As South Dakota looks to use .25 billion in federal coronavirus relief funds, one of the largest expenditures has been for law enforcement. The money sent by Congress as part of a .2 trillion stimulus was equivalent to roughly a quarter of the state budget, but the funds came with the stipulation that they be used in addressing the pandemic and anything unused would be returned at the end of the year.

OR: Oregon schools vary in plans for the fall

School districts across Oregon have begun releasing their tentative plans for the coming academic year. So far, few Oregon districts have announced plans to have all their students physically return to classrooms full-time, and many of the state’s largest districts are tentatively opting for a hybrid option, with classes split in half and attending school in person at alternating times.

NC: Majority of North Carolina students will start school with distance learning

Most North Carolina public school students – 51.7% – will start next school year continuing to learn from home instead of going back to school for face-to-face classes, encompassing at least 46 school districts and 30 charter schools. More may come.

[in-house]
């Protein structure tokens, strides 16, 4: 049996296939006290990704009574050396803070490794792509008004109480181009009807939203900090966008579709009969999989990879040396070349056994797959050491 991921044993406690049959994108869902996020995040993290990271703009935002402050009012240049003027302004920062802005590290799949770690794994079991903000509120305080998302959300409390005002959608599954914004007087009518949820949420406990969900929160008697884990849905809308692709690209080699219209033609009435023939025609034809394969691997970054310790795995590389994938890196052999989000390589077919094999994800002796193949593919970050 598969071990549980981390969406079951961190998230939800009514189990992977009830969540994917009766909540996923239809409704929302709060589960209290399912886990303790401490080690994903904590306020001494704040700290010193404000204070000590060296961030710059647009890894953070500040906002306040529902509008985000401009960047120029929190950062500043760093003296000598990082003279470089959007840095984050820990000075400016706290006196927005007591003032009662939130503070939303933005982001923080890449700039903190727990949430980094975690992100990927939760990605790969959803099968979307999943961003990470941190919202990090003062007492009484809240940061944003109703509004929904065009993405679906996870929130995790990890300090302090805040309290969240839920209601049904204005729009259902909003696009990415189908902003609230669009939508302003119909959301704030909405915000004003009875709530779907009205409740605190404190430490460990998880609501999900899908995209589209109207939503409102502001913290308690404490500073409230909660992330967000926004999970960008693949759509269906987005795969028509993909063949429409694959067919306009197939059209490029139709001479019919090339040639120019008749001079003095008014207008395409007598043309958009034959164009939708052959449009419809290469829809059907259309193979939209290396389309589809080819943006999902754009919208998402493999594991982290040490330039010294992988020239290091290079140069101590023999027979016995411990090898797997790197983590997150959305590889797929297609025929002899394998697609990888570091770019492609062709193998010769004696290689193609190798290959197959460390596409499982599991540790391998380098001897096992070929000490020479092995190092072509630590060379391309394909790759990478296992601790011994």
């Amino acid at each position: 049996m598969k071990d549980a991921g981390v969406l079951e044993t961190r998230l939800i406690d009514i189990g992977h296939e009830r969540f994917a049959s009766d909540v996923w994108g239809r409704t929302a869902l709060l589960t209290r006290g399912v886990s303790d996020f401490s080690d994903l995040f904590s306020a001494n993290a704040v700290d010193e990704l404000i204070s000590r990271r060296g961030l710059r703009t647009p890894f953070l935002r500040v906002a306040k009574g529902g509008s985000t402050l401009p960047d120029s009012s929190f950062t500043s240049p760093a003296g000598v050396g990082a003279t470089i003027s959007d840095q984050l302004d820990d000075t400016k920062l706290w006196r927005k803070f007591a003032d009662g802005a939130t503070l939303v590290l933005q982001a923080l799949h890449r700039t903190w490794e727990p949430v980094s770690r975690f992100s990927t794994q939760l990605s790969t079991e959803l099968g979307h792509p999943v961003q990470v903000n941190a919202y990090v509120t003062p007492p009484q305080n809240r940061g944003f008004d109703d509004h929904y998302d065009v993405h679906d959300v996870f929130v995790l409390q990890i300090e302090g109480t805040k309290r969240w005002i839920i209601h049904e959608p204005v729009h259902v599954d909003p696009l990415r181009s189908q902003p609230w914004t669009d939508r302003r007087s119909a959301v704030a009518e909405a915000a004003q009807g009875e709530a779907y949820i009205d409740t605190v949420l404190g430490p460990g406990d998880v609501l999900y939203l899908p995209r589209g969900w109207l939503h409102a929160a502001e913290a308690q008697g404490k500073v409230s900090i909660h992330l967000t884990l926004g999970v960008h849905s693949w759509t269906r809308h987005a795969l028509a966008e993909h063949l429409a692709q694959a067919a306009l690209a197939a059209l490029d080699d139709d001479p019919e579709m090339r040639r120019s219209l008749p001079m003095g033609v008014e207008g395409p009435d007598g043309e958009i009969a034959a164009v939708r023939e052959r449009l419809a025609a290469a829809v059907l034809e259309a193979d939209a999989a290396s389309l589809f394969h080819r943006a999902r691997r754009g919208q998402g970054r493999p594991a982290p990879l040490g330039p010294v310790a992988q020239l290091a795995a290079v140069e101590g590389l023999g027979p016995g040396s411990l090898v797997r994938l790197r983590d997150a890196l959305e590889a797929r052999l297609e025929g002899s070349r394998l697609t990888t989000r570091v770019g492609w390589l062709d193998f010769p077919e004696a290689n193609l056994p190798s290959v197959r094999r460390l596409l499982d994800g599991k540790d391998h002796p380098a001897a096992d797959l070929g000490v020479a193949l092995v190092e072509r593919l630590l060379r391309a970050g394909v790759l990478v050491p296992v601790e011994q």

LA: Who controls when schools reopen? In Louisiana, local educators have the final say

While Louisiana’s top school board and other state leaders are providing guidance, when public schools start and what formats they use for instruction amid the coronavirus pandemic is strictly up to officials in 69 local school districts.

OK: More younger Oklahomans dying of COVID-19 raises concern

The head of coronavirus response at the University of Oklahoma Medical Center said that an increase in the number of younger Oklahoma residents dying as a result of the virus has become a worry.

CO: Coronavirus cases on the rise in Colorado

Following five weeks of increasing cases across the state, Colorado reported 2,217 new coronavirus infections between Monday and Thursday last week, or 554 a day — a higher daily rate than the state reached during the peak of the epidemic in late April. So far, hospitalizations and deaths have remained well below the April peak.

VT: Vermont governor issues statewide face mask mandate

Vermont Gov. Phil Scott, a Republican, issued a statewide mandate that will require all people over 2 years old, with some exceptions, to wear facial coverings in public areas when physical distancing is not possible. The mandate will go into effect Aug. 1.

MN: Little transparency in Minnesota debate over policing reform